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How to set up your home office or study space without blowing the budget

Your commute takes under a minute. You get up, put on a freshly ironed shirt and some tracksuit pants, sit at your dining table and open your laptop.

Sound familiar? You’re not alone. Even before the coronavirus pandemic, technological advances were causing an upwards trend in New Zealanders choosing to work and learn from home. New Zealand’s most recent large-scale survey into working life revealed that over a third of those surveyed had completed at least some work from home in their main job.

The same is true in education, with an increasing number of learners choosing to take control of their study schedules and learn remotely. eCampus NZ saw a 35.27% growth in enrolments in 2019 and delivered a record 901 course occurrences to learners across Aotearoa.

With more of us working and learning from home than ever, it’s important to think carefully about your working environment, whether you’re working from your home office, kitchen, dining room or bedroom.

Here are 5 things you can do to set up a safe and sustainable workspace at home, without breaking the bank:

  1. Choose where you work wisely

We’d all love a separate home office, but not all of us have this luxury, particularly as so many of us are now sharing our space with other family members who work or learn from home. Even if you’ve been relegated to your bedroom or the garage, there are certain things you should think about before choosing where to study or work.

Firstly, get the lighting right. Numerous studies have shown that exposure to natural light has major health benefits and results in improved sleep and mental wellbeing. If you can’t find a workspace next to a window, there are other ways to get natural light. You can experiment with using mirrors to redirect sunlight to your study space. Failing that, you can make sure you’re getting a dose of vitamin D during breaks by eating your lunch outside or taking short walks throughout the day. Even a little natural light can make the world of difference.

Secondly, make sure that the temperature is comfortable, but not too comfortable. Trying to focus while you’re cold is difficult, while working in a hot room will make you sluggish and tired.

  1. Sit right

According to WorkSafe New Zealand, spending a lot of the day seated can lead to strains and injuries related to posture and repetitive movement. Incorrect chair and desk height lead to poor working posture, which can lead to injury.

If you invest in anything, invest in a comfortable, adjustable office chair. Using an adjustable chair will help you to maintain a safe working posture, wherever you are in the house. You can change the height of the chair to suit your dining table, desk, or outdoor table. Adjust your chair to ensure that your computer monitor or laptop is directly in front of you, with the top no higher than eye level. You may need to use a computer stand or even a pile of books. This will help you to avoid slouching, which can quickly lead to injury.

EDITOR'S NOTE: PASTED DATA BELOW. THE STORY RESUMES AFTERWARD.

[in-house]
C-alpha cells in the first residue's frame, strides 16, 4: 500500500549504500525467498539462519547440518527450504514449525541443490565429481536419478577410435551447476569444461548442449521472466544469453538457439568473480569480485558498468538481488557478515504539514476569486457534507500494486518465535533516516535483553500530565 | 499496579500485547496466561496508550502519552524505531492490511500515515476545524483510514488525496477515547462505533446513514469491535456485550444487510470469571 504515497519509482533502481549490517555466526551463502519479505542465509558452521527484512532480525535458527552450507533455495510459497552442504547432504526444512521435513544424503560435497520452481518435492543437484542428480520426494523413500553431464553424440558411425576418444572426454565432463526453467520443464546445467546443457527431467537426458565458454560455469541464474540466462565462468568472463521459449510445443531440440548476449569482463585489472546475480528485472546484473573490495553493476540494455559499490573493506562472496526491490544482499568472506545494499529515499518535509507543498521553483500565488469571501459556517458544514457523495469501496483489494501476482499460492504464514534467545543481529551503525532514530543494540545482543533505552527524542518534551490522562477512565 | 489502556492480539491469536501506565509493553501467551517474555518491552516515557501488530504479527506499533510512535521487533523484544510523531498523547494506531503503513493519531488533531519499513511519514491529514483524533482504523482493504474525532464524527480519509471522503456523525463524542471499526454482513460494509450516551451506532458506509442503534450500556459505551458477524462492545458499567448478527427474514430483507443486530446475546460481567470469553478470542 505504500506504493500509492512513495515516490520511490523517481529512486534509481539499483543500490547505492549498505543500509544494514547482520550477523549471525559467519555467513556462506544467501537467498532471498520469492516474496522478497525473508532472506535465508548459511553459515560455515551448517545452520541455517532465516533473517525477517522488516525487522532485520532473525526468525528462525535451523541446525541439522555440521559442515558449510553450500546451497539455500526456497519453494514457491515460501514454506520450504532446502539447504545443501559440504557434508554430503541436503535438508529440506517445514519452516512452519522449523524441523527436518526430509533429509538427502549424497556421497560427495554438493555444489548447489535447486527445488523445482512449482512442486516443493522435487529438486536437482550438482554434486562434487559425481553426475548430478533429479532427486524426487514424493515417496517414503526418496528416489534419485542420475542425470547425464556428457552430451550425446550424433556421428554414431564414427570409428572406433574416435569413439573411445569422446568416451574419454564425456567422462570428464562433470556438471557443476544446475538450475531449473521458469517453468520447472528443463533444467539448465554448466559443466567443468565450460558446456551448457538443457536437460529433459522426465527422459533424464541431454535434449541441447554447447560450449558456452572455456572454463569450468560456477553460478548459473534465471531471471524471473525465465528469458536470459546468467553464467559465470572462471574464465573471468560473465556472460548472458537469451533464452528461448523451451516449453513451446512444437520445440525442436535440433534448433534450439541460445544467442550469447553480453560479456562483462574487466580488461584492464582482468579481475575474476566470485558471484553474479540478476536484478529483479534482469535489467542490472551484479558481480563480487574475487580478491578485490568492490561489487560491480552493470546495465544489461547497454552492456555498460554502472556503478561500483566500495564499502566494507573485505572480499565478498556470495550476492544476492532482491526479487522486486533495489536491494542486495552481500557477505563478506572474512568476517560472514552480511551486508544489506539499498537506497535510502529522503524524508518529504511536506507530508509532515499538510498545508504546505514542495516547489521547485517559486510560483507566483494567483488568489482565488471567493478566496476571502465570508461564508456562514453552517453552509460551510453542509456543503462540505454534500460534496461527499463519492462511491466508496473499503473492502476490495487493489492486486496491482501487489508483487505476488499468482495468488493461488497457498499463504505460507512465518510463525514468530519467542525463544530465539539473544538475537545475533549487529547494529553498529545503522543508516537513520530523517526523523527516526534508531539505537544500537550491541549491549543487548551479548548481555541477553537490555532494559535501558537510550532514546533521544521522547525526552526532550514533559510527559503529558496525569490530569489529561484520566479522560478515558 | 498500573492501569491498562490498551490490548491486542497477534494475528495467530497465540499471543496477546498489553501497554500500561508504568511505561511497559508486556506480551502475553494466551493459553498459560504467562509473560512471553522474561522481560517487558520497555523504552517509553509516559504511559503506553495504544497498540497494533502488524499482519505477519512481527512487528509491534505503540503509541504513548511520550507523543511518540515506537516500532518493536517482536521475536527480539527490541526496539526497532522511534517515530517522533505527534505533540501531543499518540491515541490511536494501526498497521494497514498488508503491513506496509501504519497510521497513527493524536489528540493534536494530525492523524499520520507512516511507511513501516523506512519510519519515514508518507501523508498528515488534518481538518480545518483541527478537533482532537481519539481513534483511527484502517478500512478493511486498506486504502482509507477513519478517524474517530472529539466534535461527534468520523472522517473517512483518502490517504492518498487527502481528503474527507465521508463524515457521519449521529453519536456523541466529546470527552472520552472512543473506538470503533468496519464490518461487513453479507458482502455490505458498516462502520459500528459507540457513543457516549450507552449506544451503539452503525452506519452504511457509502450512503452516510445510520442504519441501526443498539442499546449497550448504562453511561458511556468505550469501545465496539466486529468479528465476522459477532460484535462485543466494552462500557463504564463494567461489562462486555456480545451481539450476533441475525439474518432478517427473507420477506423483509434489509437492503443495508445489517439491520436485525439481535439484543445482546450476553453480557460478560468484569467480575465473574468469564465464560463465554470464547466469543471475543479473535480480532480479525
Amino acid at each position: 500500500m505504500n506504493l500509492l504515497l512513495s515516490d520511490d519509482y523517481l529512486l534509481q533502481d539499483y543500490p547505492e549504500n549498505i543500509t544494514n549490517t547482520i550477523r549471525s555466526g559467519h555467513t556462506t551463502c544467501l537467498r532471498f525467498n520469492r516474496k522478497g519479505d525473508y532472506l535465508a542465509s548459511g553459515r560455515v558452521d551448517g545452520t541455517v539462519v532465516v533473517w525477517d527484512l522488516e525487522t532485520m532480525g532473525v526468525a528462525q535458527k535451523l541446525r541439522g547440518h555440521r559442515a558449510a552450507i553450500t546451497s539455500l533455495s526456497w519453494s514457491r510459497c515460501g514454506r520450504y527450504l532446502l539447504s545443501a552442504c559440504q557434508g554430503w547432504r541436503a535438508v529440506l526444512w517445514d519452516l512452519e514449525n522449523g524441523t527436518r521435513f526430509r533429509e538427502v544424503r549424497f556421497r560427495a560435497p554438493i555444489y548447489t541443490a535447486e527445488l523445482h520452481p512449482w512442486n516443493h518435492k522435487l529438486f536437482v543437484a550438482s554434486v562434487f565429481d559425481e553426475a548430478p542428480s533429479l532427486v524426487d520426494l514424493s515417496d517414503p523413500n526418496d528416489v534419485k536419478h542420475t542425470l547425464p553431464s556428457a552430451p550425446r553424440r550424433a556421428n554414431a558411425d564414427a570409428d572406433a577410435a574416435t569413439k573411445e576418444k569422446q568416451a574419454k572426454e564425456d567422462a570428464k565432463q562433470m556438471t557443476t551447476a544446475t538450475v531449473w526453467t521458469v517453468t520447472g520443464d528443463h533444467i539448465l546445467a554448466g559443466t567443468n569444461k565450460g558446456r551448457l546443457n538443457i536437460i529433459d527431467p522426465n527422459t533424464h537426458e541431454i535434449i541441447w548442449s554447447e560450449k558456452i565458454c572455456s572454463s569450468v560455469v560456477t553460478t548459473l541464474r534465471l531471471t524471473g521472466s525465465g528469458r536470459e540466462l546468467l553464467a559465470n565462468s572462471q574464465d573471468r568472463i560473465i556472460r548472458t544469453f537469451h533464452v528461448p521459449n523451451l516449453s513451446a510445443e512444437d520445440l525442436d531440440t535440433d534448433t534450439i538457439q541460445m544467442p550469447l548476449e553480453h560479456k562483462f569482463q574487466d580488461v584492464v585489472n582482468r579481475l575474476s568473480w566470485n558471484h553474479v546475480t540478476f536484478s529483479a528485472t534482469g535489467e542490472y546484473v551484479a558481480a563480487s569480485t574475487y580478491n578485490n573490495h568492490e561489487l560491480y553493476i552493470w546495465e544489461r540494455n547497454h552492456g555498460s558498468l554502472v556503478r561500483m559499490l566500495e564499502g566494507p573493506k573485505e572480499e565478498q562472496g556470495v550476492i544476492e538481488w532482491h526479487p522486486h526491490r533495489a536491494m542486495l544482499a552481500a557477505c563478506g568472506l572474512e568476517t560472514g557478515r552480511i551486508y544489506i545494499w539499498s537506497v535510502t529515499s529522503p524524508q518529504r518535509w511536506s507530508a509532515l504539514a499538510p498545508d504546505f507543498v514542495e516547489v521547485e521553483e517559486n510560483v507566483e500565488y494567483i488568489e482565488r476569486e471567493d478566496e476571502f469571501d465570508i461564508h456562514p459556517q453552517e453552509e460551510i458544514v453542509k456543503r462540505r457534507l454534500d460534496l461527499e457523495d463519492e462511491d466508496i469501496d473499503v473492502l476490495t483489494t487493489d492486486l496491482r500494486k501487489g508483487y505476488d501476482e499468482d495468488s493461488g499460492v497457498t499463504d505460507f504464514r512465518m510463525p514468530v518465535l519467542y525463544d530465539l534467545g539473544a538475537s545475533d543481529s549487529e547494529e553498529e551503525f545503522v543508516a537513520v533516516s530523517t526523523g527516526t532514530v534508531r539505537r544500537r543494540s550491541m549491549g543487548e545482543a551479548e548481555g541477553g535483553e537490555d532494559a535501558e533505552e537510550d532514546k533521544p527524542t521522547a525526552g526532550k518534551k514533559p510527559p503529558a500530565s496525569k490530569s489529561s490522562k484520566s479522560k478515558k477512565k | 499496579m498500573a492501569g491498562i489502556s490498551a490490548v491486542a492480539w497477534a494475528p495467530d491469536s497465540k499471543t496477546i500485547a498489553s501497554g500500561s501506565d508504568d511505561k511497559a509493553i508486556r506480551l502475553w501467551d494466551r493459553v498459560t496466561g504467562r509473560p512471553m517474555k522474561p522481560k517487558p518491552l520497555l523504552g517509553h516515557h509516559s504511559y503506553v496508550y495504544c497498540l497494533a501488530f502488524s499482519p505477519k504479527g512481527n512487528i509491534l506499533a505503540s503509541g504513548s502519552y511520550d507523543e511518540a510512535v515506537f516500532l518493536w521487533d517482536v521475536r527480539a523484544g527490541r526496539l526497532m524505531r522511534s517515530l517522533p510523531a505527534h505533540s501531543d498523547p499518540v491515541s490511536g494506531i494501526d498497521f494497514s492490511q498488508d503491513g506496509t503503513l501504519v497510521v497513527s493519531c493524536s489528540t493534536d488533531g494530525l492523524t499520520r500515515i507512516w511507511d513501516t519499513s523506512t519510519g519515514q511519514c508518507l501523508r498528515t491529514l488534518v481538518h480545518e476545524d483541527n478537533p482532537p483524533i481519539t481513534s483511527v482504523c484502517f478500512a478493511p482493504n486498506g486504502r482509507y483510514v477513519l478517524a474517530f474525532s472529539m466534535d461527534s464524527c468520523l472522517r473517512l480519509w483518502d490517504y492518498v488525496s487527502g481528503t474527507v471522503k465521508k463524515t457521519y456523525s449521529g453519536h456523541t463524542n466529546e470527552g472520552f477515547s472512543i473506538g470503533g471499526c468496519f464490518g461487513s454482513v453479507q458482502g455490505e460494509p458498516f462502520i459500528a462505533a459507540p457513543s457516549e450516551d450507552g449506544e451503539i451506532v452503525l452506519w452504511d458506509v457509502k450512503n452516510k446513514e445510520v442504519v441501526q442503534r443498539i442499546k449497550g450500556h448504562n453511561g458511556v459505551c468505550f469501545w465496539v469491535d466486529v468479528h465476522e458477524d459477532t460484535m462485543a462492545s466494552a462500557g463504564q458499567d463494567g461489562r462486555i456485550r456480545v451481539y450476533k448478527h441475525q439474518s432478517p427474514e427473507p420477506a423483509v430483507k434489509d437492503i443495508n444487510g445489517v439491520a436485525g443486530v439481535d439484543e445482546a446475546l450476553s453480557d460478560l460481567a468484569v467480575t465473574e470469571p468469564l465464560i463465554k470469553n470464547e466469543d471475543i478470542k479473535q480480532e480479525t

You don’t need to blow the budget buying the most expensive chair in town; you’ll find plenty of second-hand office equipment on auction websites and community pages.

  1. Use sound to create a sanctuary

While listening to loud music with lyrics can make learning more difficult, a little background noise can actually improve focus and concentration. If your house gets a little loud, try tuning in to myNoise and fill your study space with the sound of a crackling fireplace, rain hitting a tin roof, or an ambient soundscape.

Listening to ambient noise or classical music can improve your mood, help you focus, and turn any space into a sanctuary.

  1. Make the space your own.

You don’t need a large home or a separate home office to create a pleasant and productive workspace.

Making sure that your workspace is tidy and organised will decrease your stress levels. If you won’t be looking at that stack of papers today, put them away! Adding personal touches, such as photographs, favourite quotes and plants, will help you to approach working and learning with a positive mindset.

  1. Pack up or close the door

While it’s important to create a nice learning or work environment, it’s equally important to leave it at the end of the day! If your work or learning materials are always within your line of vision, you’ll find it difficult to switch off and unwind.

If you’re working in a space used for other purposes outside of working hours, pack up your workstation when you’ve finished. This will help you and your whānau make a clear distinction between working hours and leisure time. If you have a home office, only go in during the hours you have set aside for study or work.

Taking the time to create a pleasant and productive workspace can have a huge impact on your mental and emotional wellbeing, ability to focus, and enjoyment of your study and work.

Explore our inspiring eCampus NZ student success stories for more advice on how to make working and learning from home work for you.

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